The EU’s 28 foreign ministers met in Luxembourg for the Foreign Affairs Council meeting. In addition to discussions about Syria, Egypt and Libya, another primary point on the agenda was the Eastern Partnership, particularly Ukraine and preparations for the 3rd Eastern Partnership Summit on 28 and 29 November in Vilnius. Ukraine is earmarked to sign the Association Agreement with the EU at the EaP summit, and the text of the joint declaration is another crucial topic being discussed by the FMs, but it’s not the only one…
The imprisonment of ex-Prime Minister, Yulia Tymoshenko has been a hotly debated barrier in the EU-Ukraine negotiations, with speculations mounting about her release in the coming weeks. Last week, German Foreign Minister Guido Westerwelle in spoke in Kyiv about the Tymoshenko issue, and the announcement that the signing of the DCFTA may hinge on Tymoshenko’s release:
“We acknowledge the significant progress that Ukraine has achieved. We also acknowledge the many difficult decisions which have already been taken. But some clear expectations remain. They include free and fair elections and sound electoral laws, reforms, particularly in the judicial sphere, and an end to selective justice. Some individual cases have gained significant attention across Europe and we need further progress. The Vilnius Summit can mark the true beginning of a renewed European partnership.”
Meanwhile, Deputy of the European Parliament, Vice President of the European People’s Party Jacek Saryusz-Wolski explained why it may be essential for Ukraine to release Tymoshenko ahead of the next Foreign Affairs Council in Brussels on 18 November:
“EU foreign ministers will hold the meeting on November 18, a few days before the Vilnius summit… This is Ukraine’s strategy to decide at the last moment: some say you are used to it, but the EU isn’t. This will be a fatal error if it happens at the last minute … We would like the requirements to be fulfilled before October 21… Everything that will come later will pose a serious risk.If Ukraine fails to meet the requirements, there will be no maneuvers and possibilities to sign the Association Agreement.”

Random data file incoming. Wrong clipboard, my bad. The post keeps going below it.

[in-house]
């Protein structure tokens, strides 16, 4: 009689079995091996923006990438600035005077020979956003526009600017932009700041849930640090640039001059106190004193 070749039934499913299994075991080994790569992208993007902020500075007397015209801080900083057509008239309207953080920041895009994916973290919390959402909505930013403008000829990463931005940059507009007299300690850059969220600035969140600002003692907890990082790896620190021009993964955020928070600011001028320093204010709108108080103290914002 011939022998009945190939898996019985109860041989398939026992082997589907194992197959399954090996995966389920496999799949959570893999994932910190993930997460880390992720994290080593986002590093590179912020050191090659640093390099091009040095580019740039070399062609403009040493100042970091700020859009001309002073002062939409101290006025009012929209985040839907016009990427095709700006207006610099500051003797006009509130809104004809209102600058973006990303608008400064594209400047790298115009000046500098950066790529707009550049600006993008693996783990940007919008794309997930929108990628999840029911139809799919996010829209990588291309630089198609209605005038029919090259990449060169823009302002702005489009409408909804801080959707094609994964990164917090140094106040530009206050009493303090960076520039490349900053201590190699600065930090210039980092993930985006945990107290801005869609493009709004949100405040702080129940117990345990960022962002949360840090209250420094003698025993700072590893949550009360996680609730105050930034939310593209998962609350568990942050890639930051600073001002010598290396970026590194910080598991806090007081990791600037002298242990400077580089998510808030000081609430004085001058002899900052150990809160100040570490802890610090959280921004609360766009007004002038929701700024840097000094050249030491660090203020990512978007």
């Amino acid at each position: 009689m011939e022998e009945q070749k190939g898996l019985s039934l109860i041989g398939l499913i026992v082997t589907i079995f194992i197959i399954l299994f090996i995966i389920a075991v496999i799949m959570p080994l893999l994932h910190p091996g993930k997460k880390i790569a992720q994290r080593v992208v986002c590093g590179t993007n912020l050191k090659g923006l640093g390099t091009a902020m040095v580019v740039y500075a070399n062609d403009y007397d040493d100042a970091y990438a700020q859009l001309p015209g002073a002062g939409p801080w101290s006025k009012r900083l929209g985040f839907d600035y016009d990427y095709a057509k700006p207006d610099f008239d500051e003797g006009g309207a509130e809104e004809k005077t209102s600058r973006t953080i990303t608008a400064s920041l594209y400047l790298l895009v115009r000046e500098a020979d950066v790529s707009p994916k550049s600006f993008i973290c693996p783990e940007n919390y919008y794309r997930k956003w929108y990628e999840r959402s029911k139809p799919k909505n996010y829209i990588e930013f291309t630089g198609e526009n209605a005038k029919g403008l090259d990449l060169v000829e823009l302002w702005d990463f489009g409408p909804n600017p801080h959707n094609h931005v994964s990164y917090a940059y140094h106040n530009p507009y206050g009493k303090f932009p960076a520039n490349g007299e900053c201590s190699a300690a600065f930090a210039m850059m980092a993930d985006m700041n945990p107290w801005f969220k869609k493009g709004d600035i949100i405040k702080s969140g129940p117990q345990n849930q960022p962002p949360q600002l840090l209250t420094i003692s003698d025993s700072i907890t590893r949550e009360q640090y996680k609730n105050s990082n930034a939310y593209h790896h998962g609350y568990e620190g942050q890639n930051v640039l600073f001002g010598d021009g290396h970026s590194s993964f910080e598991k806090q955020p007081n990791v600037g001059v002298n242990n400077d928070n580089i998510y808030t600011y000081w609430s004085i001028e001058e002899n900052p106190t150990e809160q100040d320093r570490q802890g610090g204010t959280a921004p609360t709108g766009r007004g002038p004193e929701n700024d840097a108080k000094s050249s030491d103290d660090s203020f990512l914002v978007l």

— EU External Action (@eu_eeas) October 21, 2013
However, other experts have warned that failing to sign the Association Agreement could have drastic ramifications on the EU’s Eastern Partnership project as a whole, as Tom Casier from the Brussels School of International Studies explains:
“In case of non-signing, the Vilnius summit, instead of becoming the celebratory highlight of almost half a decade of Eastern Partnership, will be its funeral. The Association Agreement with Ukraine would be a major success, but it may also be the only significant one for some time to come,” Casier went on. “Armenia has withdrawn from the Eastern Partnership and doubts increasingly surround Georgia. Political instability has even made Moldova’s position in the Eastern Partnership more uncertain. Without Ukraine it becomes very hard to see any future for the Eastern Partnership at all.”
As for consultations at the Foreign Affairs Council this week, an EU official has said that no conclusions will be decided upon at this stage, but will be examining the latest information from the European Parliament’s monitoring mission to Ukraine, headed by former Polish President Alexander Kwaśniewski and former European Parliament President Pat Cox. The Mission to Ukraine held a conference regarding the EP and its mission to Ukraine, marking a year and a half of trying to find a “humanitarian” resolution in the case of Tymoshenko. It was decided that the mission will continue until mid-November, some days before the Vilnius summit, when a decision about Tymoshenko’s release and move to Germany for medical treatment will be decided upon.
It was also decided by Kwaśniewsk and Cox and the EP that it was possible to draft a letter with Tymoshenko which could be given to President Yanukovych as a step in brokering a deal to obtain her release. The EP ruled that such a measure was not without precedent–citing the previous case of Yuriy Lutsenko, who was imprioned for 4 years after a trial which was not considered to meet international norms.
— EU Council TV News (@EUCouncilTVNews) October 21, 2013
Not to be eclipsed…
Although Ukraine dominated the Foreign Affairs proceedings on Monday, officials stressed that Georgia and Moldova the EU “does not mix Moldova and Georgia with Ukraine”, meaning that each country would be subject to a separate discussion.
Georgia, who also hopes to initial the Association Agreement with the EU, will hold its Presidential Election on 27th October, which will be monitored by several EU organisations. Trade Commissioner Karel De Gucht spoke to press in Luxembourgh on Friday about the Georgian election, saying;
“The electoral process is satisfactory so far, let’s wait for the results of the elections and the new president, in the meantime we’ll continue to get ready for the Vilnius Summit and the initialing of the agreement.”
— Poland in the EU (@PLPermRepEU) October 21, 2013
More to come:
This week FM Radek Sikorski and Swedish FM Carl Bildt visit Moldova, Ukraine and Georgia